Siegfried Hecker: What the U.S. should do about North Korea

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A North Korean soldier looks south, as a South Korean soldier (front) stands guard, at the truce village of Panmunjom in the DMZ. December 8, 2010.
Photo credit: 
REUTERS/Jo Yong-Hak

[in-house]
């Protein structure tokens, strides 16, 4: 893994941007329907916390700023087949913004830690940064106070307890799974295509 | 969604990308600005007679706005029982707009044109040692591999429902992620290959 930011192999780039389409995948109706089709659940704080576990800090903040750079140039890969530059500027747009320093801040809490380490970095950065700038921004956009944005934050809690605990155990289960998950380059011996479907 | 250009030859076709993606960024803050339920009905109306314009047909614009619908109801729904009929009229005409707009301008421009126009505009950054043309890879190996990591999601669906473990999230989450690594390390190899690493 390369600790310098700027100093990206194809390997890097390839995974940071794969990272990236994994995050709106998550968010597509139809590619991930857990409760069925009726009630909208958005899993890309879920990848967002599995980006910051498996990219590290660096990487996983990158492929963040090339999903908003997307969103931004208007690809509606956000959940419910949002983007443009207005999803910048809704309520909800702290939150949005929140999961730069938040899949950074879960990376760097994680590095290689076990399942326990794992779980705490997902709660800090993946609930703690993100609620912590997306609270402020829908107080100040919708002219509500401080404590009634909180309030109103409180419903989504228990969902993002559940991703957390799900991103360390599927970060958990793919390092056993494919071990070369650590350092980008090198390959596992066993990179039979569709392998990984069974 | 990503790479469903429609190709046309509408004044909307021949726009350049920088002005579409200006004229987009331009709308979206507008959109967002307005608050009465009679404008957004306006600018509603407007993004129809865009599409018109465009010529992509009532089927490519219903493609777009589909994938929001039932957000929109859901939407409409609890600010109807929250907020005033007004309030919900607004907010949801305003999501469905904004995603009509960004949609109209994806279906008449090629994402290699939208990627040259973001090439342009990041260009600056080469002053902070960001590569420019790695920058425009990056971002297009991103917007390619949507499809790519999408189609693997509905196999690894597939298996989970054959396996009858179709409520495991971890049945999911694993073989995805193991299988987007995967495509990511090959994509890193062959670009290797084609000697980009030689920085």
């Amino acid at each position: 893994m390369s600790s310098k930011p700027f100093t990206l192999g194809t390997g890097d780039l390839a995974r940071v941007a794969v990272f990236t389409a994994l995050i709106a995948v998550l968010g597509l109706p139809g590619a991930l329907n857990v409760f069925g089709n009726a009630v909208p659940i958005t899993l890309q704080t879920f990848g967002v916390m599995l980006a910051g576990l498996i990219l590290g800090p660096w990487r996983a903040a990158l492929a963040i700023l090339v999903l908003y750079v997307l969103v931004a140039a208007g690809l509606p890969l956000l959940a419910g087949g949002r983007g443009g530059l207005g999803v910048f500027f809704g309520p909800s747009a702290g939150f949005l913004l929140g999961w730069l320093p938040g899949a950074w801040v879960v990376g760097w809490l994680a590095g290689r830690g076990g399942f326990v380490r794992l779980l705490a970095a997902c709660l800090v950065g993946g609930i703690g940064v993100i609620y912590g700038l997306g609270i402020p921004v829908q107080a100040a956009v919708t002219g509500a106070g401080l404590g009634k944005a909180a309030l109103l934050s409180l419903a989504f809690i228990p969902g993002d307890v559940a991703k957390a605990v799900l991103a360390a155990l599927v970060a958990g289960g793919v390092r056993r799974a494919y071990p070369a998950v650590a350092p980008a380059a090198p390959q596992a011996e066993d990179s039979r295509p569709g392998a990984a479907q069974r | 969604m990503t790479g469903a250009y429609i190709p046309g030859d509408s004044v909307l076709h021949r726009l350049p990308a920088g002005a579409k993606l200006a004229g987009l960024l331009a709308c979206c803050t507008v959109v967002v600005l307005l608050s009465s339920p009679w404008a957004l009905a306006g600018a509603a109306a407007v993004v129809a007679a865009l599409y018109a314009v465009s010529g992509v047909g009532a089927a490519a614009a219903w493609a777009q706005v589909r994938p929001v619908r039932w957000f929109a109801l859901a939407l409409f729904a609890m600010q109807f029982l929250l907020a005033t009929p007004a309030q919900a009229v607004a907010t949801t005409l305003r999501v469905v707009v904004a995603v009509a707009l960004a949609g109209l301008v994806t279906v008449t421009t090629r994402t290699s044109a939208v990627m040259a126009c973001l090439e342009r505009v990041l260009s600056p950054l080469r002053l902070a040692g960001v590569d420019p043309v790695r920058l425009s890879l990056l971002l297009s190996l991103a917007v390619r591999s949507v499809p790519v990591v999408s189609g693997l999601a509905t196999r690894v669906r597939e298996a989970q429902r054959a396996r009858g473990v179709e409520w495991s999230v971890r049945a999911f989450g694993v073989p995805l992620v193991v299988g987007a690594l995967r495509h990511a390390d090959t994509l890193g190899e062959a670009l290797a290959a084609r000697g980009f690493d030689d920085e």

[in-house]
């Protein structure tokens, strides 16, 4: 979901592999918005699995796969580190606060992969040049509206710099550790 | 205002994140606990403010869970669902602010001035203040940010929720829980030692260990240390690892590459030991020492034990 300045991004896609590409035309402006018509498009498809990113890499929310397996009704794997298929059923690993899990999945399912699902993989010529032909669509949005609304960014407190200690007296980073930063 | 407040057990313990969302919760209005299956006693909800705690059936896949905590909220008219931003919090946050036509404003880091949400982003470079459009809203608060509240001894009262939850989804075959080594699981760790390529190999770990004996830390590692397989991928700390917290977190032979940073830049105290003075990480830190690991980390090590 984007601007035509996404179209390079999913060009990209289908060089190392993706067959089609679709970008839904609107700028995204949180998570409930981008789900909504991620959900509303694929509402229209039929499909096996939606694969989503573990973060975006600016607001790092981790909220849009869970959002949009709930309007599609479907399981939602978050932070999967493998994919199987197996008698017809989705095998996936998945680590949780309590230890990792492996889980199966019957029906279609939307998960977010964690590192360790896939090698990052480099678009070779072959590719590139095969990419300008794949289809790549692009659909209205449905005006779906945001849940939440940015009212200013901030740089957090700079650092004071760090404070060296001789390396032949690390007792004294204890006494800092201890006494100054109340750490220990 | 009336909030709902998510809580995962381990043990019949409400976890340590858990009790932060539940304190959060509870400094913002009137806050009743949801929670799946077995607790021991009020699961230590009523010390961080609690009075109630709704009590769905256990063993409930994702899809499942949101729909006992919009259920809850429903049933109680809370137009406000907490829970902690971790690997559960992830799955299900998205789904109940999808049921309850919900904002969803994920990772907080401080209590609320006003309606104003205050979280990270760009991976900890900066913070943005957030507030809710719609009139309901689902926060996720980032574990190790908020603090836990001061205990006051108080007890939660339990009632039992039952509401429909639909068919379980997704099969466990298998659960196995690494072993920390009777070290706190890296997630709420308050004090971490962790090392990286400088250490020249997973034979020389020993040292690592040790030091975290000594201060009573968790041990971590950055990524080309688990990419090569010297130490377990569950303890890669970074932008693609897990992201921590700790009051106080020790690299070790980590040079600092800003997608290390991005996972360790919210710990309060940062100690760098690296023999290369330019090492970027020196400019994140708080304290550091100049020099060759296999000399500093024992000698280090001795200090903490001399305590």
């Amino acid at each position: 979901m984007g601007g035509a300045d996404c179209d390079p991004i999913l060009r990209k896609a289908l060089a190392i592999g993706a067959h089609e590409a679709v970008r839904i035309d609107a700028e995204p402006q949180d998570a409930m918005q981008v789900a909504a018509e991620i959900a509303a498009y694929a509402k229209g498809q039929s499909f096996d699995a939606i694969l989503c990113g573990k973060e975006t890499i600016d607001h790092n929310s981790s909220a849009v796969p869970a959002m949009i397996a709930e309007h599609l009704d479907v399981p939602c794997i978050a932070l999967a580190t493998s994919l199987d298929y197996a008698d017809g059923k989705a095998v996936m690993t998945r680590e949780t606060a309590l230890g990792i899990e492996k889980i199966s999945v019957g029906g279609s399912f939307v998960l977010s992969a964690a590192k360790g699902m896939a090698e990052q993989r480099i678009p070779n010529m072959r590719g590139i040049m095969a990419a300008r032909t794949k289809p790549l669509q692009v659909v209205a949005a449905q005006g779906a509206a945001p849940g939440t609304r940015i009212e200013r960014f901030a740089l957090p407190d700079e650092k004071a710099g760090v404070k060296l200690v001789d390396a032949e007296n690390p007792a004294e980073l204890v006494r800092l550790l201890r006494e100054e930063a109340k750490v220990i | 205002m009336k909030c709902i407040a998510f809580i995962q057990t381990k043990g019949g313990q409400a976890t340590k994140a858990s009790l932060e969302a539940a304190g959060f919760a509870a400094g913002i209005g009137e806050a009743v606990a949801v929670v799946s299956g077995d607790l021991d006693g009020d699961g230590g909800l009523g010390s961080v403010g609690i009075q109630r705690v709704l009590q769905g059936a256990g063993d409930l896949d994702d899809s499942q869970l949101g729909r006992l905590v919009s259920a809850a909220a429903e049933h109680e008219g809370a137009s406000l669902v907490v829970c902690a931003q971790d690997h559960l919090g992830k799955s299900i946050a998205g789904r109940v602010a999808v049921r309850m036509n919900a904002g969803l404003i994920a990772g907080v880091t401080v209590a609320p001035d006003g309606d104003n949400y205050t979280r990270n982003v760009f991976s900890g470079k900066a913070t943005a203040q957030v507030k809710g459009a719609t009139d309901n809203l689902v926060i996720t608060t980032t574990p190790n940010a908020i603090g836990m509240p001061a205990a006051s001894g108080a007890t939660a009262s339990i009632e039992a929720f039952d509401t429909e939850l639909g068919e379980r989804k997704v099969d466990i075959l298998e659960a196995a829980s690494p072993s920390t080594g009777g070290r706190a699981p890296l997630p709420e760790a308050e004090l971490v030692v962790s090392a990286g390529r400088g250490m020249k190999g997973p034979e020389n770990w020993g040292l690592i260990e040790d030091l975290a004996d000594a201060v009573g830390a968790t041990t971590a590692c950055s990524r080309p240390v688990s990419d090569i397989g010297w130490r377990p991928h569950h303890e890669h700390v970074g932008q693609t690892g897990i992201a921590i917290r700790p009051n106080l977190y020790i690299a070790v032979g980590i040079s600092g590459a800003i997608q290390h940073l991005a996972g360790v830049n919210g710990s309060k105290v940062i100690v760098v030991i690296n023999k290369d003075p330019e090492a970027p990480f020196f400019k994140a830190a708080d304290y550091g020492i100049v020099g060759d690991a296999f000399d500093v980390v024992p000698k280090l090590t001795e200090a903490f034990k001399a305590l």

CISAC scholars made international news in November after North Korean scientists revealed to them that they had started construction on a small light-water reactor and completed a new uranium enrichment facility. The revelation dramatically changes the security calculus in Northeast Asia. In a Foreign Affairs article, Siegfried S. Hecker argues that denuclearization remains the goal. But that will take time. Now Washington should pursue a policy that begins with what he calls "the three no's -- no more bombs, no better bombs, and no exports -- in return for one yes: Washington's willingness to seriously address North Korea's fundamental insecurity." In a piece in the Bulletin of the Atomic Scientists, Hecker said "this approach may just be enough to get Beijing to take a much more aggressive stance to help shut down Pyongyang's nuclear import and export networks."

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